Henry Berengar (1136/7–1150), sometimes numbered Henry (VI), was the eldest legitimate son of Conrad III of Germany and his second wife, Gertrude von Sulzbach. He was named after his father's maternal grandfather, the Emperor Henry IV, and his mother's father, Count Berengar II of Sulzbach. He was groomed for the succession, but predeceased his father.
Conrad had the princes elect Henry, then ten years old, as co-King of Germany at a diet in Regensburg on 13 March 1147, before Conrad left on the Second Crusade. Henry was crowned on Laetare Sunday (30 March) in Aachen. During his father's absence on crusade (June 1147–May 49), he was placed under the tutorship of the powerful abbot Wibald and the notary Heinrich von Wiesenbach. For his services, Heinrich was raised to the rank of master (magister) or protonotary (protonotarius). From this period of Henry's "reign", nine royal letters survive (eight in full).
The young Henry was the winning general at the Battle of Flochberg (1150) against Welf VI and Welf VII. The military prowess of the young ruler was emphasised in letters (dated the week of 16–20 April 1150 at Würzburg) to the Byzantine emperor Manuel I and the empress Irene, Gertrude's sister, informing them of the victory at Flochberg. Henry died later that year and was buried at the monastery of Lorsch.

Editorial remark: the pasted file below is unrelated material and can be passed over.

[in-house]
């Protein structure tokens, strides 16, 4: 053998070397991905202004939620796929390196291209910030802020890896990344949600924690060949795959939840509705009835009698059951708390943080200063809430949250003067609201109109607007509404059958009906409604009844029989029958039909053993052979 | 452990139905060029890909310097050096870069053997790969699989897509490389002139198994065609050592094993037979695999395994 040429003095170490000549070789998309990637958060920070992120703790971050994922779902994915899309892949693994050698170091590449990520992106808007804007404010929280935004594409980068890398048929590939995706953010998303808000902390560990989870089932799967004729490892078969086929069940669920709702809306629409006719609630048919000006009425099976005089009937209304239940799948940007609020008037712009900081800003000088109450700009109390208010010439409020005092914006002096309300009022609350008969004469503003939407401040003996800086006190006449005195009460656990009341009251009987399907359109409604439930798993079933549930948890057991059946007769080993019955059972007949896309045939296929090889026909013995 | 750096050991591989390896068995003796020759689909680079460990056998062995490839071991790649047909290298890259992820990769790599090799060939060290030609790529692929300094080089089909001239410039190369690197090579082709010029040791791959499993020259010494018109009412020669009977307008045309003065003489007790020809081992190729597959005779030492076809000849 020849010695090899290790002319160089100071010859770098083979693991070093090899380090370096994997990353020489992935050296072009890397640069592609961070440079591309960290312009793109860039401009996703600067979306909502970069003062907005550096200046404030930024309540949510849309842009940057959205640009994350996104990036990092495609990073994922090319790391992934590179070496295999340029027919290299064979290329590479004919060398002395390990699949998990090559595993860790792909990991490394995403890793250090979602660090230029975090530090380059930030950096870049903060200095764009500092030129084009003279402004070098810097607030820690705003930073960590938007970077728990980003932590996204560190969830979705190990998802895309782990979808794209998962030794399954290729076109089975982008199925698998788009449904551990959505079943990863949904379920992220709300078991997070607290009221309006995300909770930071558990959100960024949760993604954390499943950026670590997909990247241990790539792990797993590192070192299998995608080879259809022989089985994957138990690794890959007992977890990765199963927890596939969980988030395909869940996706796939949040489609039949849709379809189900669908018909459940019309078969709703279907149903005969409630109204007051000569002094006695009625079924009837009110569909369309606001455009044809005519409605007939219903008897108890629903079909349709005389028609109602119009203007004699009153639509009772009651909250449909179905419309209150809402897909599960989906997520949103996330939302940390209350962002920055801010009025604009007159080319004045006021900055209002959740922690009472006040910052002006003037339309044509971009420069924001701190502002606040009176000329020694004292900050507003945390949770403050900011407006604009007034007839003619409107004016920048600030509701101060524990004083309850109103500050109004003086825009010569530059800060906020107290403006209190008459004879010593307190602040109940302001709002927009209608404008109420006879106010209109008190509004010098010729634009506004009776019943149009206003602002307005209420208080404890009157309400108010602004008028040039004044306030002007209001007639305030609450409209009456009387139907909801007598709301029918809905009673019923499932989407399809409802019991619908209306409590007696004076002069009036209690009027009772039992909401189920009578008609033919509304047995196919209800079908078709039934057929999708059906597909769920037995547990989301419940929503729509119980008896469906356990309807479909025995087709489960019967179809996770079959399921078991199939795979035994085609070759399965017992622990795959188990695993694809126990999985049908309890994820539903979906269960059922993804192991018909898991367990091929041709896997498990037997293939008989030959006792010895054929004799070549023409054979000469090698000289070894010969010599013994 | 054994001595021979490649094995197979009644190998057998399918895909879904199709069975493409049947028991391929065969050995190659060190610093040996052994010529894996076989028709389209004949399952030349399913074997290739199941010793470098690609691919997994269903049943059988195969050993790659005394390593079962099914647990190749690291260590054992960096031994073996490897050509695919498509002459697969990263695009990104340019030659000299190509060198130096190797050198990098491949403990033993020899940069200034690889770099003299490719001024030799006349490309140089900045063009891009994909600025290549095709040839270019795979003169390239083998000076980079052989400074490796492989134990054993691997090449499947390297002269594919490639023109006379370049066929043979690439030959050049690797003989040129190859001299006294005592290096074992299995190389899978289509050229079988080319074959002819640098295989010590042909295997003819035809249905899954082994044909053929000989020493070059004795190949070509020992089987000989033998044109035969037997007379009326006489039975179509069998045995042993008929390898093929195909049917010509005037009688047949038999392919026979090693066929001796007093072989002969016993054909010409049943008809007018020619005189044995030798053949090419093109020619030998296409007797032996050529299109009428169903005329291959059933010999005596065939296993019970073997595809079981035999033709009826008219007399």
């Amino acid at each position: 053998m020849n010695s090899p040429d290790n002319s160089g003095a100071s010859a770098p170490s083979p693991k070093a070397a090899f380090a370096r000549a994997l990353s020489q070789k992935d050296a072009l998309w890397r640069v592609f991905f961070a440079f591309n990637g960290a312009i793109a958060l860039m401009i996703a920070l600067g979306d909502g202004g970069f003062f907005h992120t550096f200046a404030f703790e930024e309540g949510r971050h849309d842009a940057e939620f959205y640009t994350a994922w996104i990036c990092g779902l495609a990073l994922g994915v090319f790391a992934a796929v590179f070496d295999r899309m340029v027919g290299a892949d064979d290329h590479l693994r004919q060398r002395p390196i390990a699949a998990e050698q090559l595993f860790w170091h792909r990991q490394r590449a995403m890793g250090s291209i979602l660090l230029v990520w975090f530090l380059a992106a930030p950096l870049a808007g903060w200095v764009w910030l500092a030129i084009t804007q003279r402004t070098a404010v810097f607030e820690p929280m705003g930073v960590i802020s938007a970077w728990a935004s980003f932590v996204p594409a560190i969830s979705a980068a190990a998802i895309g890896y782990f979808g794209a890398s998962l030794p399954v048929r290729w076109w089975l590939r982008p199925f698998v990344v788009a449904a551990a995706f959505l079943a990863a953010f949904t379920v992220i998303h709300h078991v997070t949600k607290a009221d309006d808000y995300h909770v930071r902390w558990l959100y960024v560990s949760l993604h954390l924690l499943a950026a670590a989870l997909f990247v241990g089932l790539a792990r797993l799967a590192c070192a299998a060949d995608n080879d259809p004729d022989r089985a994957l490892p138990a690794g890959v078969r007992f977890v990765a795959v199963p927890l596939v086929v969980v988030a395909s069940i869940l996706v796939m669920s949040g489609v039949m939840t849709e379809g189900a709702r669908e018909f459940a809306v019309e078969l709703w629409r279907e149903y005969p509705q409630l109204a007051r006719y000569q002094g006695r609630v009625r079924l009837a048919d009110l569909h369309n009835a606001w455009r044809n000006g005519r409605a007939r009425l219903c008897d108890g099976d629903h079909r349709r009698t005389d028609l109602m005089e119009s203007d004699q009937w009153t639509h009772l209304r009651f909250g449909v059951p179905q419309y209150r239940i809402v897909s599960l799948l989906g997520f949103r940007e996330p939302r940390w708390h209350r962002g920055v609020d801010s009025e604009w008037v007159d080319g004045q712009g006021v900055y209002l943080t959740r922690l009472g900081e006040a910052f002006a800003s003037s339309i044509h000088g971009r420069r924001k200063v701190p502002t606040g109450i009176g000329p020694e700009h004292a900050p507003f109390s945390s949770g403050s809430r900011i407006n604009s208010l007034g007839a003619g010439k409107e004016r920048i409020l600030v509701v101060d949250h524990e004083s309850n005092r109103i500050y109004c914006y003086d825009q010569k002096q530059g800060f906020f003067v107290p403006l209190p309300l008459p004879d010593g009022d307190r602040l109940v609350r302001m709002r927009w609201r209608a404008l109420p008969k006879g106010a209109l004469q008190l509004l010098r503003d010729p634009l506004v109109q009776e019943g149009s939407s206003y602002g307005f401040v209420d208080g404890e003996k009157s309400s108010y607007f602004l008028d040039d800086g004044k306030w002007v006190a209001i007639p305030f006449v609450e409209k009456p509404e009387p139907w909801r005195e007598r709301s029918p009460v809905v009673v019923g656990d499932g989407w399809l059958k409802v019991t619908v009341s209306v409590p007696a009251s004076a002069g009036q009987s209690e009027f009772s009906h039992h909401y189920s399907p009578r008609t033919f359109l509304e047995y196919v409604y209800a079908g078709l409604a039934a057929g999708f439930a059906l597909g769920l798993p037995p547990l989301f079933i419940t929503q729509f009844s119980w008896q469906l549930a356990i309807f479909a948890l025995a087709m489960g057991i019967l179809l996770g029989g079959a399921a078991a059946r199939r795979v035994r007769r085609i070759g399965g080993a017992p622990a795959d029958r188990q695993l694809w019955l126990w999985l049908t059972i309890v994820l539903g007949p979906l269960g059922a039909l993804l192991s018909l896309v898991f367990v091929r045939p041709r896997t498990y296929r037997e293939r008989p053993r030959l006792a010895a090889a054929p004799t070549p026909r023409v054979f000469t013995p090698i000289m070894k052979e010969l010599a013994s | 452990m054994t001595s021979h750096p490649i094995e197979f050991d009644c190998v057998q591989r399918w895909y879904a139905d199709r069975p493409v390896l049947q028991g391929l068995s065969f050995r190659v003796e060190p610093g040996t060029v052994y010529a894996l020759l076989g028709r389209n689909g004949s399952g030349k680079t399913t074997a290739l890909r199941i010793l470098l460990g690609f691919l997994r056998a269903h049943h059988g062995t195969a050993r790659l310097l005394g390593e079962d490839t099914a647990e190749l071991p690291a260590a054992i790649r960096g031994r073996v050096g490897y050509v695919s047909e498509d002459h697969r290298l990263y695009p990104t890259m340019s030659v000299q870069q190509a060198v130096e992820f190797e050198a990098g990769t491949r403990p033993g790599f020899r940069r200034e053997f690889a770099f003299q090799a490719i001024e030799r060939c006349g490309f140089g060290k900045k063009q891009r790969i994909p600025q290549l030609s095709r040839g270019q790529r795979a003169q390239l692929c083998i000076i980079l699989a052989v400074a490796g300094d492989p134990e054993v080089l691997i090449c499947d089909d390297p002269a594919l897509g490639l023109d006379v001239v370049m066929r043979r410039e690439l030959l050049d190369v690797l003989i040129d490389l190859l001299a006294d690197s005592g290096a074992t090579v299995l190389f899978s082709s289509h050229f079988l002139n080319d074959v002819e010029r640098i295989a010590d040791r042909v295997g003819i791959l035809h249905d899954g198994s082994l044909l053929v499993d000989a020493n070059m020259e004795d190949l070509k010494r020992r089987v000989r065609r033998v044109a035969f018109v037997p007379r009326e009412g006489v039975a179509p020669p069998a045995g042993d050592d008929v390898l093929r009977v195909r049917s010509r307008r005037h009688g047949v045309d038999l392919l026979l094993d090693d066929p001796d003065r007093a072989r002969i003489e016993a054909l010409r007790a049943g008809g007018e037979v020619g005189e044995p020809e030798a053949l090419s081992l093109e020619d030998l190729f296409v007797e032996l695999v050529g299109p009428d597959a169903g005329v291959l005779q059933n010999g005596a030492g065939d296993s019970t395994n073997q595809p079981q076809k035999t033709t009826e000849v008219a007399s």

- Fuhrmann 1986, p. 202.
- Fuhrmann 1986, p. 130.
- Hausmann 1969, p. 519.
- Bumke 1991, p. 461.
- Reuter 2001, p. 153.
- Hausmann 1969, pp. 404–06, for Conrad's letter (no. 229) to Irene
- Hausmann 1969, pp. 530–31, for Henry's letter (no. 10) to Manuel, and pp. 531–32 for his letter (no. 10) to Irene.
- Fuhrmann 1986, p. 132.
- Bumke, Joachim (1991). Courtly Culture: Literature and Society in the High Middle Ages. Berkeley: University of California Press.
- Fuhrmann, Horst (1986). Germany in the High Middle Ages: c.1050–1200. Translated by Timothy Reuter. Cambridge: Cambridge University Press.
- Hausmann (1969). Diplomata 21 (Die Urkunden Konrads III. und seines Sohnes Heinrich [Conradi III. et filii eius Heinrici Diplomata]). Vienna: Monumenta Germaniae Historica.
- Reuter, Timothy (2001). "The ‘Non-Crusade’ of 1149–50". In Phillips, Jonathan; Hoch, Martin. The Second Crusade: Scope and Consequences. Manchester: Manchester University Press. pp. 150–63.
|King of Germany
with Conrad III
30 March 1147 – 1150